Taking the group of asamkhyeyas (uncountable numbers) as fuel for an enlightenment rocket that leaves our petty little universe, the Sutra chapter of which we've thus far studied the prose, concludes with a long poem. Highly elevated concepts come into play, first still squares by nature, then recursively expanding. This poem is no less than a mystic mathematical formula that extends the asamkhyeyas to a stairway of exponents `a^b^c^..` or power tower.

The highest number in the Anuyoga Dwara is described by counting mustard seeds contained by cylinders with recursively increasing radius. The parallel passage in the poem in the Avatamsaka starts iterating over the extremes of atoms in universes (buddha-lands) and instants in ages of universes (Sanskrit: kalpas = aeons).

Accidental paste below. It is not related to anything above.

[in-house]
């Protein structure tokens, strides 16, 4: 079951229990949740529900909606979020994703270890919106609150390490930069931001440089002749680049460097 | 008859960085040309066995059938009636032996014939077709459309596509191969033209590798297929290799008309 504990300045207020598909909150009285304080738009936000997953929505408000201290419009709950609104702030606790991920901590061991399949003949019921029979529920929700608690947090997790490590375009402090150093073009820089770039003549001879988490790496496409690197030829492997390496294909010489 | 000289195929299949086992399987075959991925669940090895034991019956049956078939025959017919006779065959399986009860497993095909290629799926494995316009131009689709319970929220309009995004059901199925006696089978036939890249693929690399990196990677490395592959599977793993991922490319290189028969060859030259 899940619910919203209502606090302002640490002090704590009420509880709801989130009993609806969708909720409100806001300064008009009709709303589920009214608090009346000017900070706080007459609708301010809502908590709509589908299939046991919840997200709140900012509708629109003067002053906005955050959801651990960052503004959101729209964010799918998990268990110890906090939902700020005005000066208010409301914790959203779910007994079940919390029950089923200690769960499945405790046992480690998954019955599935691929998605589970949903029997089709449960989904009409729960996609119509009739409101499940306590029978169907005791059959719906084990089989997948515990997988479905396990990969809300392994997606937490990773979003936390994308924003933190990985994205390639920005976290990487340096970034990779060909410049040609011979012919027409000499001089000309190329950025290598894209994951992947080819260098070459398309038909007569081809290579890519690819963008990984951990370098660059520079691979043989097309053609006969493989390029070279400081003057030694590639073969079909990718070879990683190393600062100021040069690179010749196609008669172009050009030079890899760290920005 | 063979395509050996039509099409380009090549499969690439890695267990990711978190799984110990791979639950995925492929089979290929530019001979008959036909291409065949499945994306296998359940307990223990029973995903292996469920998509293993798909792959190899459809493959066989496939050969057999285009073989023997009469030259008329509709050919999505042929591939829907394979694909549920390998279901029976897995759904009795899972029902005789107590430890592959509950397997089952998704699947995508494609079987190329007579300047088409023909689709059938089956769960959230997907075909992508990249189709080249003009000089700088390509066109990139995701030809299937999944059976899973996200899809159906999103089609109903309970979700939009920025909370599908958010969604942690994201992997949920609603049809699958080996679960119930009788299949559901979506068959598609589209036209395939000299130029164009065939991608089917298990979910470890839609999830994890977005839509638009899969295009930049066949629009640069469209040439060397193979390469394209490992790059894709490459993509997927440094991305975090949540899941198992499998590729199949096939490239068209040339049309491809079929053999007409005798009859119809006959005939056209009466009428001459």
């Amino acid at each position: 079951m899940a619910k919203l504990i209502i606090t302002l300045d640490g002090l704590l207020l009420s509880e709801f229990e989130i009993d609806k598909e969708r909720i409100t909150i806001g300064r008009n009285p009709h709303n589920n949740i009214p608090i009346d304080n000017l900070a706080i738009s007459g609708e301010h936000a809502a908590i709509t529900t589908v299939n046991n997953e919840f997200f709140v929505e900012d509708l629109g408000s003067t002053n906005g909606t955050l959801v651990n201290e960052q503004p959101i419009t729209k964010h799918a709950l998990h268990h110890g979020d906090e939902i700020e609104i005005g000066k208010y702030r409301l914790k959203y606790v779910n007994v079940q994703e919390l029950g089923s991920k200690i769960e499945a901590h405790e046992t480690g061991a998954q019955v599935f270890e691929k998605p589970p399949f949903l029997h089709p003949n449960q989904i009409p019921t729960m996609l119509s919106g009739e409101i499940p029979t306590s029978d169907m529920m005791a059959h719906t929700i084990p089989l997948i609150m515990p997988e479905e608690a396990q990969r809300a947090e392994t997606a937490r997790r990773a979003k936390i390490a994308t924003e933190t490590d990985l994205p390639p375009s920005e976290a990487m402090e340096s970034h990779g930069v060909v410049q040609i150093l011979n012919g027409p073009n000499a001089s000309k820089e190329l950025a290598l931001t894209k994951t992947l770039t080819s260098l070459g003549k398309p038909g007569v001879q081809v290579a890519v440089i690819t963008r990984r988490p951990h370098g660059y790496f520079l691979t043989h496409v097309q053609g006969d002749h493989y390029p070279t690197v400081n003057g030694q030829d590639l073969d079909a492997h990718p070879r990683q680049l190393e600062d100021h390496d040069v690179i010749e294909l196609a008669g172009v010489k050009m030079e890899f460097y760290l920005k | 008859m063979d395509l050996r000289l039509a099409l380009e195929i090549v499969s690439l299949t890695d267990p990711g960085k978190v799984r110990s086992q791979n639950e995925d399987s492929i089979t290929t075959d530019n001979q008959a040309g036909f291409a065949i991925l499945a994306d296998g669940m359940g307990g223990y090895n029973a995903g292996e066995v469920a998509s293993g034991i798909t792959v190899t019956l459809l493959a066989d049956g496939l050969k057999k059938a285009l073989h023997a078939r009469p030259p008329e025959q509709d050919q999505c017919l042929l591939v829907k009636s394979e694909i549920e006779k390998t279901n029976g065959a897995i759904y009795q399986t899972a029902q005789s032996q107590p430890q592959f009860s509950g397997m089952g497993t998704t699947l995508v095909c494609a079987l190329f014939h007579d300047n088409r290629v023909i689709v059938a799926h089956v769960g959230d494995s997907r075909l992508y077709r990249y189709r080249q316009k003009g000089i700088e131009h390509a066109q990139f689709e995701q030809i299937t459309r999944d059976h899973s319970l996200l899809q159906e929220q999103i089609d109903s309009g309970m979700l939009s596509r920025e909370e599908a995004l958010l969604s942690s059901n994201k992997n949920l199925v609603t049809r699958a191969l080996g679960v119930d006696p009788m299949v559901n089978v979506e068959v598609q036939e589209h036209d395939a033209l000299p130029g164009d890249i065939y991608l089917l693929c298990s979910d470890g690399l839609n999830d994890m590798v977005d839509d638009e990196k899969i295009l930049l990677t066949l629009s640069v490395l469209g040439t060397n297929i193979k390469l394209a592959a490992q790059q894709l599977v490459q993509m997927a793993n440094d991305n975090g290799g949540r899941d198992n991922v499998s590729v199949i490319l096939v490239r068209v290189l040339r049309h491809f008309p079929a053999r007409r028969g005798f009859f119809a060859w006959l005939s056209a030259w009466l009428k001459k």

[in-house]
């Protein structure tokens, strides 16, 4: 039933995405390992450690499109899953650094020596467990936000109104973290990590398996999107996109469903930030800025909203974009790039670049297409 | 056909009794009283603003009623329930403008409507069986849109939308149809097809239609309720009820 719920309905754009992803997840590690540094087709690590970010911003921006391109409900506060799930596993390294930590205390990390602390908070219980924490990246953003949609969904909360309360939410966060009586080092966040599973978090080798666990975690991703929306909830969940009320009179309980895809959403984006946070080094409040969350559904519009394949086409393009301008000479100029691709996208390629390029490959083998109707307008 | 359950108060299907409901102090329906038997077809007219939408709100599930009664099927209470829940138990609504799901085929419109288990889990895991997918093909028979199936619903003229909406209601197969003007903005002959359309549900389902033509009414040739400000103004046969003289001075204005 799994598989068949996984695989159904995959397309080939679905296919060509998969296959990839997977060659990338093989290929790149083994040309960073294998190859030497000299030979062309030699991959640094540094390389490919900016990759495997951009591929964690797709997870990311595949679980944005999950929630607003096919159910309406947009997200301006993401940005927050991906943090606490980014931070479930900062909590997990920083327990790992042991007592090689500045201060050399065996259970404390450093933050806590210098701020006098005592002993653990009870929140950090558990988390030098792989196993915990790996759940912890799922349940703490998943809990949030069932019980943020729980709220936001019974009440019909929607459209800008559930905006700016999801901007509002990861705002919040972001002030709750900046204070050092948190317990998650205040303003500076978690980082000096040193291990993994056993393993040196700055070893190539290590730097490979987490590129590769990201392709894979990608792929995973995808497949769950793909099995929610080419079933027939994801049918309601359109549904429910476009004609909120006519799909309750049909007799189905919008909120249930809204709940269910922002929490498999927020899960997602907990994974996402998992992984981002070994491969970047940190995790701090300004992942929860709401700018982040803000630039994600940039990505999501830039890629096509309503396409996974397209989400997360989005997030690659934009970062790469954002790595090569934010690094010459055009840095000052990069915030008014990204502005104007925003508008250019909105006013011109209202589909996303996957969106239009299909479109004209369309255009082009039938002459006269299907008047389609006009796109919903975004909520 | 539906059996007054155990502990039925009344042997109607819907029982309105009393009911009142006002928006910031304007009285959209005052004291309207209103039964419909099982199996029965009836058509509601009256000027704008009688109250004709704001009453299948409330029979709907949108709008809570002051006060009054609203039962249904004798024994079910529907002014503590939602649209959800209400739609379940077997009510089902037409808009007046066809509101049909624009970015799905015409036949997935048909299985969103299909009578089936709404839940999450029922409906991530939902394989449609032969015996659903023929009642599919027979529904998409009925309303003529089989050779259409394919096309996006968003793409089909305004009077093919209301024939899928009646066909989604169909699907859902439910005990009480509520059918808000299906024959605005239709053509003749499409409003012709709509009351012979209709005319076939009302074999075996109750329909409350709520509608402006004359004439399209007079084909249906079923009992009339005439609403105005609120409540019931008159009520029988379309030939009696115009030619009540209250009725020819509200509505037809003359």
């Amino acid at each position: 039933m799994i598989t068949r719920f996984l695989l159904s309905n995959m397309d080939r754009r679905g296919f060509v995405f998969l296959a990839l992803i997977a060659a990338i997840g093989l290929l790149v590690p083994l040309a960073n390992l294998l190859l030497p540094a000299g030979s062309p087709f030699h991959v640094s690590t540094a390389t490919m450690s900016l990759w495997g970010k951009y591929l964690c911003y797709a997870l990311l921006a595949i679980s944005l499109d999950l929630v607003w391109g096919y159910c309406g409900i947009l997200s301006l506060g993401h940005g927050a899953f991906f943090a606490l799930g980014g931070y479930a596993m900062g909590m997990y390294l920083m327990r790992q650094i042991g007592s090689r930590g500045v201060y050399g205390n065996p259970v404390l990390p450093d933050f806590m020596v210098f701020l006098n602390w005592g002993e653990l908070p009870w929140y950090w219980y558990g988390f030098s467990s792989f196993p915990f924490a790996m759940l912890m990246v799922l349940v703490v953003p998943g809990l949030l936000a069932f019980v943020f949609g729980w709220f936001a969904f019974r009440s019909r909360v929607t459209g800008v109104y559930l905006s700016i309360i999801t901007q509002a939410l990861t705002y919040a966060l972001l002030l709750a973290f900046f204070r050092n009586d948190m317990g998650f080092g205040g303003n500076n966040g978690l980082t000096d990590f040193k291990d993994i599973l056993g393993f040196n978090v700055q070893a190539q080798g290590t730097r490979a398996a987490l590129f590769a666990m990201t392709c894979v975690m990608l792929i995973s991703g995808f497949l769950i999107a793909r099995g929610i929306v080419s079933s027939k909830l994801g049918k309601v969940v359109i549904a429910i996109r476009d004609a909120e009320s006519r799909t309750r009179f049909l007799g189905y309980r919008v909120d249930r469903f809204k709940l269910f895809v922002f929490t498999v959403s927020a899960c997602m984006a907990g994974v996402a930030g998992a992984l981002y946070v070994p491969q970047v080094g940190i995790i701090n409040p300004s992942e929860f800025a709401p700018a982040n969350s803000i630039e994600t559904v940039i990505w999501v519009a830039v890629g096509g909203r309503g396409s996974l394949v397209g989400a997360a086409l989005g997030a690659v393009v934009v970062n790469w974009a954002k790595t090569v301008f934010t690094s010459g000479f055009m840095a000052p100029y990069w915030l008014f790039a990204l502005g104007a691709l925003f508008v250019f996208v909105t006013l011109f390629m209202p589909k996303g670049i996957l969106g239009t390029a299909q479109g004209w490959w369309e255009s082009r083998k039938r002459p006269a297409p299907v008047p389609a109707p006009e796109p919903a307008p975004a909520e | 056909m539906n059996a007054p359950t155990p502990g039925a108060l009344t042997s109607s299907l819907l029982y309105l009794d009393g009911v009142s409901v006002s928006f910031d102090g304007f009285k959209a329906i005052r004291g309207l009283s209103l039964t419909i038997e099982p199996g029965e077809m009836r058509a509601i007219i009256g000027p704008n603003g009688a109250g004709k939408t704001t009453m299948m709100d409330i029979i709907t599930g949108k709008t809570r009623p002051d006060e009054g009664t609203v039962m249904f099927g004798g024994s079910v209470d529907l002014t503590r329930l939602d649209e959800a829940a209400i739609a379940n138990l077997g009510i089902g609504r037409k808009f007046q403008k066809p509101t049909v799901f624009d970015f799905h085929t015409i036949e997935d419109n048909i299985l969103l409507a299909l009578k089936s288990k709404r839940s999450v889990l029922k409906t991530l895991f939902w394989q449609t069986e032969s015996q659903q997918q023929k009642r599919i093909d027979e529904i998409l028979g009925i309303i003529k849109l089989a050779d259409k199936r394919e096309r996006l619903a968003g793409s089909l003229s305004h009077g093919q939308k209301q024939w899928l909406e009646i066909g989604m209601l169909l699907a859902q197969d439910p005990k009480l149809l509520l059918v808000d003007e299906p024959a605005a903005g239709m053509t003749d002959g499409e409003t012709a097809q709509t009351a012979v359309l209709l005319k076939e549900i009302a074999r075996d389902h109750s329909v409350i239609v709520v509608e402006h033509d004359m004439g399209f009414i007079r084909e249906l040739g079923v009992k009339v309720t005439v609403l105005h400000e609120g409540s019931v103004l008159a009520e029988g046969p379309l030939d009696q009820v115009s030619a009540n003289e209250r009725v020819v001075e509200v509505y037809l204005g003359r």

[Generally every item in] an unspeakable s120 [quantity] is filled with untold s122 numbers of unspeakables, and when this substitution is repeated for endless ages [to arbitrary depth] not a single unspeakable atom can ever be completely explained. [vs.1]

Now if untold buddha-lands are reduced to unspeakable atoms in an instant, where every atom contains untold lands... [ iteration, subtotal `s120*s122^2 =` 10^(45×2^120) lands]
...and this continuous reduction [recursion] moment to moment goes on for untold aeons, then it's hard to tell the final number of lands or atoms... [vs.2-3]

verses 1 ·· 3 · chapter 30 · FOS

It's hard… but let's give it a try! Fill in the known values and let m be the number of moments in an aeon. The larger than untold length of the continuous reduction will be dominant and dwarf the number operation in the recursion step itself. Also if m is less than unspeakable it's hardly significant, as shown in the calculation below.
Following the general principle set out in verse 1 above, we may assume that an aeon (of which there is an untold number) contains an unspeakable s120 amount m of instances (atoms of time).